06/12/2023 by Therapy For You

What is seasonal affective disorder? Top tips for coping with SAD & depression

What is seasonal affective disorder? Top tips for coping with SAD & depression

Have you ever noticed dips in your mood during the autumn and winter months? Or that you struggle emotionally when the seasons change?


If these sound familiar, you are not alone – and it may be more than just the ‘winter blues’. Seasonal affective disorder (SAD) is a mental health condition that affects millions across the UK, and has as significant an impact as other forms of long-term depression.


Below, we explain what SAD is, how it can affect people’s mood, and our top tips for managing seasonal depression whenever it appears for you.


What is seasonal affective disorder?


Seasonal affective disorder (SAD) is a type of depression that occurs in a seasonal pattern. 


Also known as seasonal depression, SAD usually affects people during the autumn or winter months. However, some experience difficulties during the spring and summer, or whenever there is a change in the seasons. 


It’s usually a short-term condition that improves when the seasons change back to the person’s preferred times of year.


According to the NHS, every year approximately 2 million in the UK struggle with seasonal affective disorder.


How serious is seasonal affective disorder?


“Cheer up, you’ve just got the winter blues.” 


For some, this is a typical reaction if their mental wellness temporarily declines during the winter. But, just because seasonal affective disorder comes and goes throughout the year doesn’t make it any less serious for those affected.


Like other forms of depression, SAD can dramatically change your outlook on life. It can leave you emotionally numb and empty, and make it feel impossible to experience joy or positivity. You may get no enjoyment from activities that you used to love, or your energy levels might drop, making you feel exhausted all the time.


In the most extreme circumstances, SAD can lead you to experience suicidal thoughts or even cause you to consider harming yourself.


As a result, ‘feeling SAD’ is often more than just ‘feeling sad’. It’s a legitimate mental health condition, and should be treated as thoughtfully as other longstanding types of depression.


If your feelings of depression have led to suicidal thoughts or self-harm, visit our crisis page or contact your GP for an emergency appointment.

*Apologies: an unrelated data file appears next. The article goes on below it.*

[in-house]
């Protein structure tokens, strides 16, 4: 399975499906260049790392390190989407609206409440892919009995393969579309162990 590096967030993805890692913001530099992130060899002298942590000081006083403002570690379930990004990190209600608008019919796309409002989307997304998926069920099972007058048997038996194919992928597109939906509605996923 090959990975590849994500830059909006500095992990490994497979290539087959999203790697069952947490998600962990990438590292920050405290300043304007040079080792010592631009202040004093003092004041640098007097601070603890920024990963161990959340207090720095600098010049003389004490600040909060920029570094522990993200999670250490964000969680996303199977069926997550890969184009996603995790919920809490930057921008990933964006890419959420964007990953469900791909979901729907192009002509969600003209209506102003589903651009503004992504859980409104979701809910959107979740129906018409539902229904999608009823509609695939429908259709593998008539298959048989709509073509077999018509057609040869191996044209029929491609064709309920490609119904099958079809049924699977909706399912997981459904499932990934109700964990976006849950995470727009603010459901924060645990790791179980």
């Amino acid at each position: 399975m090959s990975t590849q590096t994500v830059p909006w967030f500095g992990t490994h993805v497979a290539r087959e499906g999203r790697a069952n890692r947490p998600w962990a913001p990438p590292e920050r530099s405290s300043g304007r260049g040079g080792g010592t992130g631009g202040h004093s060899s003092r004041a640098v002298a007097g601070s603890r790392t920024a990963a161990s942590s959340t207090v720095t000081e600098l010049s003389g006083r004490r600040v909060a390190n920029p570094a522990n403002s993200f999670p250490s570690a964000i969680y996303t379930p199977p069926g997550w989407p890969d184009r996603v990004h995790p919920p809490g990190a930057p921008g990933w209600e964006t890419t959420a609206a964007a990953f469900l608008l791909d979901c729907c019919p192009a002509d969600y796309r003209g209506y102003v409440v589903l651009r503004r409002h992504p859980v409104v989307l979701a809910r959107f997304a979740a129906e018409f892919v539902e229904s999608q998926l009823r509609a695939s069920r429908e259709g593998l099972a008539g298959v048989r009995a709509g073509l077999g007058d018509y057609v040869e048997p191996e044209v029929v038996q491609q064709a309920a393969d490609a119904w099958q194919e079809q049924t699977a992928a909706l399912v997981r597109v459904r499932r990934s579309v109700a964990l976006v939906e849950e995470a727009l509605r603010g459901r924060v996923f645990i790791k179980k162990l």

What are the causes and symptoms of SAD?


There’s no definitive cause of SAD, but many believe it is due to one of, or a combination of, these three factors:

  • Increased production of melatonin, making people feel sleepy and exhausted
  • Reduced production of serotonin, causing people to feel depressed
  • Disruption to your body’s internal clock (circadian rhythm)

There is also evidence to suggest that some people are more susceptible to SAD because of their genes.


Like other emotional challenges, your experience of SAD can be very different to somebody else’s. However, some of the most common symptoms of SAD include:

  • Constant low mood and negative thoughts
  • Loss of interest in activities
  • Frustration or irritability
  • Exhaustion and lack of energy
  • Irregular sleeping patterns (too much or too little)
  • Feeling despair or worthless
  • Change in eating habits
  • Lower concentration
  • Reduced interest in sex

How can I treat my feelings of SAD?


Now you understand that seasonal affective disorder can affect you just as severely as long-term depression, it is important to treat it in the same way, as recommended by the National Institute for Health and Care Excellence (NICE).


There are several treatments for SAD disorders, from various talking therapy options to the more experimental light therapy.


Cognitive behavioural therapy (CBT)


Cognitive behavioural therapy (CBT) is a talking therapy that seeks to improve your mood through techniques and coping strategies that change unhelpful thoughts and behaviours. By breaking the vicious cycles that maintain your low mood, these sessions can help you change the way you feel about particular situations.


A highly effective and proven treatment for depression, CBT can have the same effect for SAD, whether this is working with a therapist face-to-face, or by starting an online CBT course.